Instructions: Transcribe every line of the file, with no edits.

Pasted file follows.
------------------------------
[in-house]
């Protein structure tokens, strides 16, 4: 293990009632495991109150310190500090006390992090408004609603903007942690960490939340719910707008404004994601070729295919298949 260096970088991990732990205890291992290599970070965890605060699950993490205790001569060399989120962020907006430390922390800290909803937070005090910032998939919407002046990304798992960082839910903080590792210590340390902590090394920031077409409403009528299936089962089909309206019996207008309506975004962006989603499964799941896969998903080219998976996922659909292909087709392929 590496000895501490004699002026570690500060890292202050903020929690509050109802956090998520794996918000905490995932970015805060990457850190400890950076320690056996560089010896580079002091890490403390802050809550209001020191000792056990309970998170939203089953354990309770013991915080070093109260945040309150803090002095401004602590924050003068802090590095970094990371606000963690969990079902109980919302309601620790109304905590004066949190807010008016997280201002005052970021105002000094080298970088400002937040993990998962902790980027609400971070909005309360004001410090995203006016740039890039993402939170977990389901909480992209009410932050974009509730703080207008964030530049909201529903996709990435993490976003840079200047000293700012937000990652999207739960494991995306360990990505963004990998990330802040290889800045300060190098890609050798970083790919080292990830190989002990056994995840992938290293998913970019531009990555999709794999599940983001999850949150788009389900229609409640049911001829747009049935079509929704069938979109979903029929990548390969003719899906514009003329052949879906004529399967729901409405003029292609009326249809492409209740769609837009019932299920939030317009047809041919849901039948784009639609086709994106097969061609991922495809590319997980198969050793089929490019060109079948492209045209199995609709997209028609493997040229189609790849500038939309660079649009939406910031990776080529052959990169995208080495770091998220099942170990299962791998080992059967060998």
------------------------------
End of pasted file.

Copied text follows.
[in-house]
């Protein structure tokens, strides 16, 4: 293990009632495991109150310190500090006390992090408004609603903007942690960490939340719910707008404004994601070729295919298949 260096970088991990732990205890291992290599970070965890605060699950993490205790001569060399989120962020907006430390922390800290909803937070005090910032998939919407002046990304798992960082839910903080590792210590340390902590090394920031077409409403009528299936089962089909309206019996207008309506975004962006989603499964799941896969998903080219998976996922659909292909087709392929 590496000895501490004699002026570690500060890292202050903020929690509050109802956090998520794996918000905490995932970015805060990457850190400890950076320690056996560089010896580079002091890490403390802050809550209001020191000792056990309970998170939203089953354990309770013991915080070093109260945040309150803090002095401004602590924050003068802090590095970094990371606000963690969990079902109980919302309601620790109304905590004066949190807010008016997280201002005052970021105002000094080298970088400002937040993990998962902790980027609400971070909005309360004001410090995203006016740039890039993402939170977990389901909480992209009410932050974009509730703080207008964030530049909201529903996709990435993490976003840079200047000293700012937000990652999207739960494991995306360990990505963004990998990330802040290889800045300060190098890609050798970083790919080292990830190989002990056994995840992938290293998913970019531009990555999709794999599940983001999850949150788009389900229609409640049911001829747009049935079509929704069938979109979903029929990548390969003719899906514009003329052949879906004529399967729901409405003029292609009326249809492409209740769609837009019932299920939030317009047809041919849901039948784009639609086709994106097969061609991922495809590319997980198969050793089929490019060109079948492209045209199995609709997209028609493997040229189609790849500038939309660079649009939406910031990776080529052959990169995208080495770091998220099942170990299962791998080992059967060998």